Dear Readers – We've been having a lot of fun on Quora.com recently. For those who are new to the social media platform, I've found it to be a place for high-level discourse about (among other interesting topics) engineering strategy and software process improvement. Below is today's response. Enjoy! ~ the CMMI Appraiser
That’s an excellent question!
I myself was a late starter. My first career was in music, and I was in my 30s before I picked up my first computer. Now, at 58, I’ve been a developer, analyst, project manager, architect, CTO, VP, and CEO - all in the software business - so it’s definitely possible!
It’s hard to break into this business as an older person. It’s definitely dominated by young, bright, energetic people, so it can be intimidating.
Obviously, you’ll need to gain some competence in coding and analysis, and this can be done at your local community college, or even through self-study and sites like Kahn Academy, which offers college level courses for free. Strive to be the best - because competence will be your most valuable asset.
I would start by building some of your own software applications right away. Just pick something simple, and just write some programs. College courses are good, but nothing beats actual development of a working app!
It’s going to be tough to walk into a job where you’re competing with younger folks that have experience, but let’s focus on the things you’ve probably learned along the way:
- Complex problem solving
- Controlling your ego (that’s a big one)
- Pacing yourself for the longer-term
- Understanding what high quality looks like
- Experience collaborating with a lot of other people
- An interest in a long-term position where you can build a career, instead of looking for the next raise or promotion. There is nothing wrong with that, but it tends to be a greater focus on the younger employee.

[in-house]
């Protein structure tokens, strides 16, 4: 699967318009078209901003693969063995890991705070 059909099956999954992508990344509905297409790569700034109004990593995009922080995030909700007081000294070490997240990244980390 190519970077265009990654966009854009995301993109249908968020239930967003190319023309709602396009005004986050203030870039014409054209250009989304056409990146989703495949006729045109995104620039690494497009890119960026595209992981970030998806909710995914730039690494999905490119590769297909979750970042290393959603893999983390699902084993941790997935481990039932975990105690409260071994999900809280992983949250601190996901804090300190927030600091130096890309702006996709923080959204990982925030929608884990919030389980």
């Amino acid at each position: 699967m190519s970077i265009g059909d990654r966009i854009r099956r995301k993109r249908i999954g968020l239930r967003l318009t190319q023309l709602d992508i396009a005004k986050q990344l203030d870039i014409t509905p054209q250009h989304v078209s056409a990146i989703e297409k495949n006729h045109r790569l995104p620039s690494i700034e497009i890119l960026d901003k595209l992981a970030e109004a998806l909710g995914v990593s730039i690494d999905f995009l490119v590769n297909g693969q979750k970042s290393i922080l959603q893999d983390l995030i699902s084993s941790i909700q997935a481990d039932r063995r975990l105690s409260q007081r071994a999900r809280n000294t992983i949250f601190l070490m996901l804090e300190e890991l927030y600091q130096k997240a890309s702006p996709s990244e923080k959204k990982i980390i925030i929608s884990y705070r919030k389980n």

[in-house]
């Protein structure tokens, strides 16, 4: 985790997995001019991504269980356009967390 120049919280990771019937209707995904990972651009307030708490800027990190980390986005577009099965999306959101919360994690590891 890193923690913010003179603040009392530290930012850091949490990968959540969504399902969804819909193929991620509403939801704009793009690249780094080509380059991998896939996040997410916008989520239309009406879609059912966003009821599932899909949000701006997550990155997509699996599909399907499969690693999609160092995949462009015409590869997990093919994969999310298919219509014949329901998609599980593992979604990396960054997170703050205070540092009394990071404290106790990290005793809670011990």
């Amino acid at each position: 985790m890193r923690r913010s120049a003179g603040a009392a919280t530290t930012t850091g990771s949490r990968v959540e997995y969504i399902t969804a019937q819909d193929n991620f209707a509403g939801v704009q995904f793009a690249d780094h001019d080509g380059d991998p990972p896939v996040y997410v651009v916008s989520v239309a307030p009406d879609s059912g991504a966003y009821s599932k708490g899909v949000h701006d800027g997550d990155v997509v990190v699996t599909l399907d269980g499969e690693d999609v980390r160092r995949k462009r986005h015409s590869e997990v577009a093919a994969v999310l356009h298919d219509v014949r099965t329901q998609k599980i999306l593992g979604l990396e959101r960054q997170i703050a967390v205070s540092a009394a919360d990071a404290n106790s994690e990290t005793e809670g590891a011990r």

It's no coincidence that this closely maps to the principles in the Agile Manifesto!
I’m not saying that some young people don’t have this, but someone that’s a little more experienced WITH PEOPLE, not code, tend to have the 10,000 hours of experience in these skills that are still being learned by younger, newer developers.
So, don’t sell yourself short, your age is an asset. There area lot of smart people in the SW industry, and the competition is fierce, but you do have a few things in your corner, and you can exploit them to help equalize the conditions of employment.
Like this blog? Forward to your nearest engineering or software leader!
Jeff Dalton is a Certified SCAMPI Lead Appraiser, Certified CMMI Instructor, author and consultant with years of real-world experience with the CMMI in all types of organizations.
Visit www.broadswordsolutions.com for more information about engineering strategy, performance innovation, software process improvement and running a successful CMMI program.